if you specify one or more of the following clauses: v NOT DETERMINISTIC v EXTERNAL ACTION v FINAL CALL v MODIFIES SQL DATA v SCRATCHPAD Otherwise. Table 45 contains a description of the DBINFO structure. if a function sends a note for each final call to it. ALLOW PARALLEL Specifies that the function can be run in parallel. ALLOW PARALLEL is the default. The default is DISALLOW PARALLEL. Commitable operations should not be performed during a FINAL CALL. The run-time authorization ID. because the FINAL CALL may occur during a close invoked as part of a COMMIT operation. DBINFO fields Field Relational database Authorization ID Data Type VARCHAR(128) VARCHAR(128) Description The name of the current server. DBINFO Specifies whether or not the function requires the database information be passed. If a commit operation occurs while a cursor defined as WITH HOLD is open. Chapter 5. a final call is made regardless of whether a cursor defined as WITH HOLD is open. Table 45.H. Statements 449 . If a commit occurs at the end of a parallel task. DBINFO Specifies that the database manager should pass a structure containing status information to the function. a final call is made when the cursor is closed or the application ends. Specify the DISALLOW PARALLEL clause for functions that have inappropriate actions when executed in parallel. For example. DISALLOW PARALLEL Specifies that the function cannot be run in parallel.CREATE FUNCTION (External Scalar) | | | | | | | | | | | Some functions that use a final call can receive incorrect results if parallel tasks execute the function. one note is sent for each parallel task instead of once for the function. Detailed information about the DBINFO structure can be found in include file SQLUDF in QSYSINC. PARALLEL Specifies whether the function can be run in parallel. DBINFO is only allowed with PARAMETER STYLE DB2SQL or PARAMETER STYLE DB2GENERAL.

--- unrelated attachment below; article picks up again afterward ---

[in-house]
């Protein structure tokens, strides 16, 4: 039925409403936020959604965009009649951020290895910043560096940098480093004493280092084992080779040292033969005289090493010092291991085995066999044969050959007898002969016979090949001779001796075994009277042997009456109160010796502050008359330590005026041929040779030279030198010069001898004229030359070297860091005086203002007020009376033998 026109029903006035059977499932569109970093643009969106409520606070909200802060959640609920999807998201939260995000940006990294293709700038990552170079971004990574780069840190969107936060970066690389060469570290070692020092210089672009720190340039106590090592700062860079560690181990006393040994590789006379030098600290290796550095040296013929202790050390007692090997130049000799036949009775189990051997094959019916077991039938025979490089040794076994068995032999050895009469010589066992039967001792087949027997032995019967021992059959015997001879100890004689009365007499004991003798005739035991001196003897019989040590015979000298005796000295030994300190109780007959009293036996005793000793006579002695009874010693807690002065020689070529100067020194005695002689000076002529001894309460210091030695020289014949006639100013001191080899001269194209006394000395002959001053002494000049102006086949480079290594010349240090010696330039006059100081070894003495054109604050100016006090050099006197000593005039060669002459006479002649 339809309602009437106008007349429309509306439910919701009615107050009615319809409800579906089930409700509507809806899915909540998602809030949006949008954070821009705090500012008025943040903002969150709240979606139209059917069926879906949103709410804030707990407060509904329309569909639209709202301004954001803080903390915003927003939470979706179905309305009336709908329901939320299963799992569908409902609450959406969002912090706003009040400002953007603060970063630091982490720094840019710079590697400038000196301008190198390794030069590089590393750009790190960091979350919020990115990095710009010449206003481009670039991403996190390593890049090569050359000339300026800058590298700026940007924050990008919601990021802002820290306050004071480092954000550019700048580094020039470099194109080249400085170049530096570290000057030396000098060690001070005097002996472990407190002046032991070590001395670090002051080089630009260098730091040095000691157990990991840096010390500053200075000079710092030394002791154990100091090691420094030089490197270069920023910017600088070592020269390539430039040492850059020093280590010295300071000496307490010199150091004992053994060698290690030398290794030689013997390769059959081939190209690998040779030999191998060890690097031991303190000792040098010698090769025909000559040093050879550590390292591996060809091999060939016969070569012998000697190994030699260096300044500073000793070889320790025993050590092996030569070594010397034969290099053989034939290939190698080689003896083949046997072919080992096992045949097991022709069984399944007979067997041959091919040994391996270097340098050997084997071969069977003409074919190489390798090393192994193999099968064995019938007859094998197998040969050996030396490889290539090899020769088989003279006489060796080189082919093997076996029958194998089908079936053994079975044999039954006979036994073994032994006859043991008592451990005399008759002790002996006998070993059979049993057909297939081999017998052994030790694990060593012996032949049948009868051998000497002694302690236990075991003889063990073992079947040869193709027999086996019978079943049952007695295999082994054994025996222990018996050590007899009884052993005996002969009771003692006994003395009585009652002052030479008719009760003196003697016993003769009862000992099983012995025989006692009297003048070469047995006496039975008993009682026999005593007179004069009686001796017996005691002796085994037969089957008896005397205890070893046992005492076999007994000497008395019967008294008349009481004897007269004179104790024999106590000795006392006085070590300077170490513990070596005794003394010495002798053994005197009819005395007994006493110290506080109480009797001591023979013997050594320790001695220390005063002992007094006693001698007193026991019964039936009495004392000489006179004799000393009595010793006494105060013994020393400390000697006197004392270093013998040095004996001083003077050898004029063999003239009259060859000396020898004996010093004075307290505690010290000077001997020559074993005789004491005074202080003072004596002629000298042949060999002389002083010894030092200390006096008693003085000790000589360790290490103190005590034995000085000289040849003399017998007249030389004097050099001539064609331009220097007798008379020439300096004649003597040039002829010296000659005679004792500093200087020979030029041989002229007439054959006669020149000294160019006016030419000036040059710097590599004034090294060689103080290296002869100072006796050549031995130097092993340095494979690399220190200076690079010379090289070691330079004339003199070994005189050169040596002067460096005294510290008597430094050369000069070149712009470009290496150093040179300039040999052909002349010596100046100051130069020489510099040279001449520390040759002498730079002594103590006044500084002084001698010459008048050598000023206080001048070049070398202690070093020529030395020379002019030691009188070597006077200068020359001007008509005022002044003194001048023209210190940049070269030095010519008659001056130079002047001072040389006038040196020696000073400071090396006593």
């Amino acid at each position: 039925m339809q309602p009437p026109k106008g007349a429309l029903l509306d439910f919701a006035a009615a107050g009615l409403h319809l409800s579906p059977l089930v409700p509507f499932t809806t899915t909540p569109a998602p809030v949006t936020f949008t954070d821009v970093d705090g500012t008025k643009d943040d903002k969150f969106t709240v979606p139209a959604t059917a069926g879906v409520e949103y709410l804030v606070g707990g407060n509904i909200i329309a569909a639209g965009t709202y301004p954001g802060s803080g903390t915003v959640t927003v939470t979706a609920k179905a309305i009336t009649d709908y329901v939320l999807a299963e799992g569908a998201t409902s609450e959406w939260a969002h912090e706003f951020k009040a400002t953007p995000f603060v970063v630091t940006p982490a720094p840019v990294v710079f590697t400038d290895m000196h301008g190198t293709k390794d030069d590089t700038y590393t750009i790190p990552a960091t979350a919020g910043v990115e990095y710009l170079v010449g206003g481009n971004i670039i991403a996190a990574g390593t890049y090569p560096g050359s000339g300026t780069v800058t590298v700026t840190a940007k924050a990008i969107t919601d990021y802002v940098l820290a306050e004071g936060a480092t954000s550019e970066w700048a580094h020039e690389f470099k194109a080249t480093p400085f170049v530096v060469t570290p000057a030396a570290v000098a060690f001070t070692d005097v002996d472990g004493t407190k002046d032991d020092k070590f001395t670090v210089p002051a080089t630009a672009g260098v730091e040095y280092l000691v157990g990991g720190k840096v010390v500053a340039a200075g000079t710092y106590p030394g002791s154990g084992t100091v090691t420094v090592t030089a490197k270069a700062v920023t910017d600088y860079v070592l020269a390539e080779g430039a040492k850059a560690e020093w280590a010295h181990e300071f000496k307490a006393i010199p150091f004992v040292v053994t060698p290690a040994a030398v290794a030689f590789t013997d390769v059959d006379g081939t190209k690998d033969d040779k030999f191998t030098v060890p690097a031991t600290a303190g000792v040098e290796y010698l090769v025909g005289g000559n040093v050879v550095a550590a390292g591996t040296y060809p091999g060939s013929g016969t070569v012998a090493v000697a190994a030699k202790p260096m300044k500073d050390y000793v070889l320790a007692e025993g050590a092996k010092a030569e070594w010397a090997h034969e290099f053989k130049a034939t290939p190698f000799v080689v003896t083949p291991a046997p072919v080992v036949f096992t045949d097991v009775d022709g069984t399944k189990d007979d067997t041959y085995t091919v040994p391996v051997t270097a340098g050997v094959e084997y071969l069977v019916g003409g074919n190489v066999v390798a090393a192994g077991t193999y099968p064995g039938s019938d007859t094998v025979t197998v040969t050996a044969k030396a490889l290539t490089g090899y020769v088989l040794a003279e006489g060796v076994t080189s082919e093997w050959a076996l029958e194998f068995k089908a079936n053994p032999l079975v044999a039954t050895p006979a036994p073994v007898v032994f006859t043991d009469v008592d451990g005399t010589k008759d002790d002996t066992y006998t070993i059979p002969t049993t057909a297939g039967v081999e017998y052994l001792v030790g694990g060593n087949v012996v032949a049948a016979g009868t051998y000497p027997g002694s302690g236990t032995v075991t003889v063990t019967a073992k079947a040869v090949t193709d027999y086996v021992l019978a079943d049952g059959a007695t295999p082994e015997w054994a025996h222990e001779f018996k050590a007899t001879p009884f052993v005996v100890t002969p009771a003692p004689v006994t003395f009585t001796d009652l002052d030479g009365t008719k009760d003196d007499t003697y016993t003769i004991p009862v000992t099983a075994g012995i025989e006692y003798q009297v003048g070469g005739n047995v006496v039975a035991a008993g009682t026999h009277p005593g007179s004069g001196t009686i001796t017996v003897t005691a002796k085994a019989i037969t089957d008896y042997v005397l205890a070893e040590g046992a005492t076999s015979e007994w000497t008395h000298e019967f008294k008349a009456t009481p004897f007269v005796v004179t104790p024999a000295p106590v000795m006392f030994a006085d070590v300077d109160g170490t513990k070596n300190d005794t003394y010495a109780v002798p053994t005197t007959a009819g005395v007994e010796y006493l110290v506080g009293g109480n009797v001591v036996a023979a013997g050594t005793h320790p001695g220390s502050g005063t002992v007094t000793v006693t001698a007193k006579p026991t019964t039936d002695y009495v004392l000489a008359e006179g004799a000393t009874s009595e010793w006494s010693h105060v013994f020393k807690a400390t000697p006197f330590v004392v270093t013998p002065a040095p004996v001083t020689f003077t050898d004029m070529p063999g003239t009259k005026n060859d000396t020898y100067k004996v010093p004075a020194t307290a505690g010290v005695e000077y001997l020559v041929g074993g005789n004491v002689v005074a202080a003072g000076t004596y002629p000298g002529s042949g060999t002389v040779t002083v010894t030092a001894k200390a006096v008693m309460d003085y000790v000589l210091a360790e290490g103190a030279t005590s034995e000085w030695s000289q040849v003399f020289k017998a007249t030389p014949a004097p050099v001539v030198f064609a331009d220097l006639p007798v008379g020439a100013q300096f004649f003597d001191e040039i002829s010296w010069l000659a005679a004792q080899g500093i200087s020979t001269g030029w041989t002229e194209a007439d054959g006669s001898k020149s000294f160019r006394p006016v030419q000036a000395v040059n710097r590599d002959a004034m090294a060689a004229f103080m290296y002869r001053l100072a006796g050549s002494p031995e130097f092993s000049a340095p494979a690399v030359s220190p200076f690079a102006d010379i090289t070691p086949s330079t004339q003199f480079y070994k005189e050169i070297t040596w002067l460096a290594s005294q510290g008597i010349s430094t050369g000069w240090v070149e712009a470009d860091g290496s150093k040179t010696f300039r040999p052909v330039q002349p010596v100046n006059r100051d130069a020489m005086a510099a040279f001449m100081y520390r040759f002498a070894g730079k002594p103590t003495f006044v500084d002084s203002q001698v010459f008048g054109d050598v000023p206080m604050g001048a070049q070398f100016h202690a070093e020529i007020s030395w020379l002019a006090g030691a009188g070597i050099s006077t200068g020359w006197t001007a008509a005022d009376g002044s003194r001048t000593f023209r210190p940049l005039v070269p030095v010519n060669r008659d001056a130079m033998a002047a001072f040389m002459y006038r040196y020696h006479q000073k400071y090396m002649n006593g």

RELEASE. Target column VARCHAR(128) VARCHAR(128) VARCHAR(128) If a user-defined function is specified on the right-hand side of a SET clause in an UPDATE statement. If the CCSID of the input string is not the same as the CCSID of the parameter. these fields are blank. ROLLBACK and SET TRANSACTION statement is not allowed in the external program of the function. If external-program-name is not specified. The name must identify a program. | | | | | NO DBINFO Specifies that the function does not require the database information to be passed. the input string passed to the external function will be converted before calling the external program. 450 DB2 UDB for iSeries SQL Reference V5R2 . DISCONNECT. All functions are statically dispatched. v Reserved If a CCSID is not explicitly specified for a parameter on the CREATE FUNCTION statement. the input string is assumed to be encoded in the CCSID of the job at the time the function is executed. but it must exist at the time the function is invoked. The validity of the name is checked at the server. and modification level of the database manager. | | | | | | | | | | | | | | | | | | | STATIC DISPATCH Specifies that the function is dispatched statically. the current path will be used to search for the program or service program at the time the function is invoked. DBINFO fields (continued) Field CCSID Information Data Type INTEGER INTEGER INTEGER INTEGER CHAR(8) Description The CCSID information of the job. The program. Version and release Platform CHAR(8) INTEGER The version. A CONNECT.CREATE FUNCTION (External Scalar) Table 45. SET CONNECTION. The following information identifies the CCSID: v SBCS CCSID v DBCS CCSID v Mixed CCSID v Indication of which of the first three CCSIDs is appropriate. or java class that will be executed when the function is invoked in an SQL statement. an error is returned. The server’s platform type. the following information identifies the target column: v Schema name v Base table name v Column name If the user-defined function is not on the right-hand side of a SET clause in an UPDATE statement. service program. release. COMMIT. or java class need not exist at the time the function is created. If the format of the name is not correct. If the naming option is *SYS and the name is not qualified. the external program name is assumed to be the same as the function name. or java class that exists at the server at the time the function is invoked. service program. EXTERNAL NAME external-program-name Specifies the program. service program.